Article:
Special Operations Chief Edward Gallagher, a Navy SEAL with 19-years in the Navy, has been charged with war crimes related to the stabbing death of a detainee in Mosul in 2016-2017. Gallagher is currently confined to the Navy brig in Miramar awaiting word on whether he will receive a court-martial for this incident, which is pending review by an Admiral. He stands accused of murder, aggravated assault, obstruction of justice and professional misconduct. He’s hired two criminal defense attorneys, and is considering filing a civil rights lawsuit against the Naval Criminal Investigative Service (NCIS) for misconduct themselves.
And he may have solid ground on which to make such claims. In June, a military appeals court threw out the rape conviction of another San Diego based Navy SEAL, and found that the Navy’s Judge Advocate General, Vice Adm. James Crawford III, meddled in the case by exerting unlawful command influence over it. The SEAL accused of rape has been exonerated and now a three-star JAG is facing an investigation himself.
There is a general perception that unlawful command influence abounds in the military currently, so Chief Gallagher may have a story to tell. Over the last ten years, allegations of serious criminal conduct have swirled around the Navy’s SEAL Teams — especially around DEVGRU — which is a function of the kinds of operations they are so often involved in. Many missions are classified, with oversight within the command only — outsiders can’t even question it. But this trial is about war crimes — not rape or unlawful command influence. It’s about attempts to rein in a SEAL that is accused of being out of control, and the spotty record of actually getting war crimes trials to come to a fair and just verdict will all come into play here.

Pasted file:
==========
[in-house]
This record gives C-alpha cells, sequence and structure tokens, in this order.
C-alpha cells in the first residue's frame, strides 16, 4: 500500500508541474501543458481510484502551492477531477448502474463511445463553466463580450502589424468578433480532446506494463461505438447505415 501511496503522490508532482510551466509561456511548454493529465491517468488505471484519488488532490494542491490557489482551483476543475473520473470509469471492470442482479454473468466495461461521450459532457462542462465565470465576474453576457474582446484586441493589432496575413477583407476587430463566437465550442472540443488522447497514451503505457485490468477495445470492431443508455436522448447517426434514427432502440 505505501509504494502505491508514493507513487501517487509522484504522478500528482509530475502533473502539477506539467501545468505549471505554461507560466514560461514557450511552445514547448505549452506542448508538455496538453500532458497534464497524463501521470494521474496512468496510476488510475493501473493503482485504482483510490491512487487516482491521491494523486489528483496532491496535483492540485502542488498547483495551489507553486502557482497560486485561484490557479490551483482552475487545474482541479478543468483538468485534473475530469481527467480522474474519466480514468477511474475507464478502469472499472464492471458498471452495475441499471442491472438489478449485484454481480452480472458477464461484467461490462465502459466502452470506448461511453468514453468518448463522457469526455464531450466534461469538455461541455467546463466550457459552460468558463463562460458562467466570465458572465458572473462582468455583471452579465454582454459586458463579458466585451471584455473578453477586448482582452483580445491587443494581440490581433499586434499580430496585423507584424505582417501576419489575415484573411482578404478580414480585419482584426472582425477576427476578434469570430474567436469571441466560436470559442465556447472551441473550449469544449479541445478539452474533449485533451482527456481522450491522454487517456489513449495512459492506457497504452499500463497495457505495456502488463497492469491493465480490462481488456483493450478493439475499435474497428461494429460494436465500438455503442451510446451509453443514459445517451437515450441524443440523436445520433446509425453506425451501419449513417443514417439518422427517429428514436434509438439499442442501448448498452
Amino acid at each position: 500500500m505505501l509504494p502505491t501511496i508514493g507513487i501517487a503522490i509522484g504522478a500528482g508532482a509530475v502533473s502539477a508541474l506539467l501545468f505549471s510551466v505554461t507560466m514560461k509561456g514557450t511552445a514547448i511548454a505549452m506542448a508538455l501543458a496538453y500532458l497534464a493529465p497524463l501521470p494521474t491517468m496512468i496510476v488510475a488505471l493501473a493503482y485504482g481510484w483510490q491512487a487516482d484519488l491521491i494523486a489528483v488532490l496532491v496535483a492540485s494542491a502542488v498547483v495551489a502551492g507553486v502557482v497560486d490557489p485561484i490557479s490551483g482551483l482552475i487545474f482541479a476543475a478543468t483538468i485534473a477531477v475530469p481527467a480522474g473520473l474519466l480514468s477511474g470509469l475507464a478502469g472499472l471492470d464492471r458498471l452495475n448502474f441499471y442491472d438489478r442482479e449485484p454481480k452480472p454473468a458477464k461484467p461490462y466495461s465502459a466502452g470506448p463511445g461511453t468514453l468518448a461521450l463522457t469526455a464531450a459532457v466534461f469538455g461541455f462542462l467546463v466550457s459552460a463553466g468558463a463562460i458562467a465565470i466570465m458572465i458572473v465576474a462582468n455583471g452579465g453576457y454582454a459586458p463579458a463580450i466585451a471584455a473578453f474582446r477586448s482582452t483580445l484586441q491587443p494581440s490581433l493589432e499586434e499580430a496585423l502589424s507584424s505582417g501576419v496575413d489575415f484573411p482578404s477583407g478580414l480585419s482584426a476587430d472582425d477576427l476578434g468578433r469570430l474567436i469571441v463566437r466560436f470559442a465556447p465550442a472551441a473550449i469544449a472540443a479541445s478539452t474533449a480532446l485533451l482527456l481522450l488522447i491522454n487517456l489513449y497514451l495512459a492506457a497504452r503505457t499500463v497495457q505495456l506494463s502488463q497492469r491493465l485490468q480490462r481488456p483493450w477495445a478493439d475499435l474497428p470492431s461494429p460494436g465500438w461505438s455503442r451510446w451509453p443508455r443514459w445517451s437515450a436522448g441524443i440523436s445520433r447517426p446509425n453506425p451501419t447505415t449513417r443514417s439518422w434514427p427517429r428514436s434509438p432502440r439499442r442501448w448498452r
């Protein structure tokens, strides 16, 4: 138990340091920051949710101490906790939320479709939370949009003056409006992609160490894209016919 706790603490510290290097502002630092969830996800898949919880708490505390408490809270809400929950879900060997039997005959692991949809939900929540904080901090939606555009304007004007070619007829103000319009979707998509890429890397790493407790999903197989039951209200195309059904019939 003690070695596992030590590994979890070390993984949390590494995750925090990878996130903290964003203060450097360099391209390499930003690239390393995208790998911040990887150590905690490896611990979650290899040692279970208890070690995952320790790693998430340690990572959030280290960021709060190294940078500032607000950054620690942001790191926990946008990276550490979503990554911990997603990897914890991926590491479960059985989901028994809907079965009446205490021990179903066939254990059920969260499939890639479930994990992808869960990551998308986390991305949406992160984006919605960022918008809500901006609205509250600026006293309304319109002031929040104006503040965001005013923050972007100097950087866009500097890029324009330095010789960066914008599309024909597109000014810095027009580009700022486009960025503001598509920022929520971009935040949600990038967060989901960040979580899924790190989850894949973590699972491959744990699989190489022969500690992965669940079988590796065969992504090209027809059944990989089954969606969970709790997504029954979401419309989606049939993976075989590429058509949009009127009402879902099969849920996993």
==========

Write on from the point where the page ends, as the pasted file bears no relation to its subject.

That being said, Gallagher has his defenders on social media who really don’t care if an ISIS fighter in custody is killed by a knife, gun, or by any other means. As screwed up as rules of engagement can be, as arcane as the laws of armed conflict can seem, they are there for a reason and are binding on members of the US Armed Forces, word for word. While it’s most true that we face a barbaric and uncivilized enemy in ISIS, we ourselves are not invited to defend Western culture and civilization by being barbaric ourselves. Or so the reasoning goes anyway. Civilization is only a generation or so deep. If it isn’t upheld in ways both large and small, it all can slip away into barbarity and atrocity. And once things slip that far, it’s very hard, bloody and painful to try and get civilization back.